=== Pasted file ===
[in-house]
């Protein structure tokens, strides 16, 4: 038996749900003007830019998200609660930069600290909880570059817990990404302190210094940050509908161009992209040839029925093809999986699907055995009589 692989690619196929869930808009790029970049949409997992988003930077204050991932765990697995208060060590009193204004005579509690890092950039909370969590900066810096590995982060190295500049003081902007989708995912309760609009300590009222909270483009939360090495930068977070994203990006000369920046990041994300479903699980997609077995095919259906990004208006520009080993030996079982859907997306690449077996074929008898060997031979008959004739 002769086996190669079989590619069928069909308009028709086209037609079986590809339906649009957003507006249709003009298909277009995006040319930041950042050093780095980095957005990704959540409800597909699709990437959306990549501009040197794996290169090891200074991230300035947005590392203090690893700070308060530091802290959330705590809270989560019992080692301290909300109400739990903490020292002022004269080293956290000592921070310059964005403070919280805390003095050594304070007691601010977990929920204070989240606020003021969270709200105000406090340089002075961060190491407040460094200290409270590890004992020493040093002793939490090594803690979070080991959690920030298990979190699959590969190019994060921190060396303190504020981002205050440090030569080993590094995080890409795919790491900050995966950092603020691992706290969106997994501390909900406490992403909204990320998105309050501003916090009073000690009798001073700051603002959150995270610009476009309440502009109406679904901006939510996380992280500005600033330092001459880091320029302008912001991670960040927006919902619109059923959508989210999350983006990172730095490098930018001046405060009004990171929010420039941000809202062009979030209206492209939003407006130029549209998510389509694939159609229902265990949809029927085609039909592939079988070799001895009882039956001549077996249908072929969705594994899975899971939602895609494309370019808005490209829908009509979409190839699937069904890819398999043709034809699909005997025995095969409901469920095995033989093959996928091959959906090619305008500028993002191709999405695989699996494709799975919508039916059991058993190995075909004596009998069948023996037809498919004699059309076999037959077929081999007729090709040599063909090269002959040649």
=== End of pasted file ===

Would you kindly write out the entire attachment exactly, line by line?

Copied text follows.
[in-house]
């Protein structure tokens, strides 16, 4: 038996749900003007830019998200609660930069600290909880570059817990990404302190210094940050509908161009992209040839029925093809999986699907055995009589 692989690619196929869930808009790029970049949409997992988003930077204050991932765990697995208060060590009193204004005579509690890092950039909370969590900066810096590995982060190295500049003081902007989708995912309760609009300590009222909270483009939360090495930068977070994203990006000369920046990041994300479903699980997609077995095919259906990004208006520009080993030996079982859907997306690449077996074929008898060997031979008959004739 002769086996190669079989590619069928069909308009028709086209037609079986590809339906649009957003507006249709003009298909277009995006040319930041950042050093780095980095957005990704959540409800597909699709990437959306990549501009040197794996290169090891200074991230300035947005590392203090690893700070308060530091802290959330705590809270989560019992080692301290909300109400739990903490020292002022004269080293956290000592921070310059964005403070919280805390003095050594304070007691601010977990929920204070989240606020003021969270709200105000406090340089002075961060190491407040460094200290409270590890004992020493040093002793939490090594803690979070080991959690920030298990979190699959590969190019994060921190060396303190504020981002205050440090030569080993590094995080890409795919790491900050995966950092603020691992706290969106997994501390909900406490992403909204990320998105309050501003916090009073000690009798001073700051603002959150995270610009476009309440502009109406679904901006939510996380992280500005600033330092001459880091320029302008912001991670960040927006919902619109059923959508989210999350983006990172730095490098930018001046405060009004990171929010420039941000809202062009979030209206492209939003407006130029549209998510389509694939159609229902265990949809029927085609039909592939079988070799001895009882039956001549077996249908072929969705594994899975899971939602895609494309370019808005490209829908009509979409190839699937069904890819398999043709034809699909005997025995095969409901469920095995033989093959996928091959959906090619305008500028993002191709999405695989699996494709799975919508039916059991058993190995075909004596009998069948023996037809498919004699059309076999037959077929081999007729090709040599063909090269002959040649």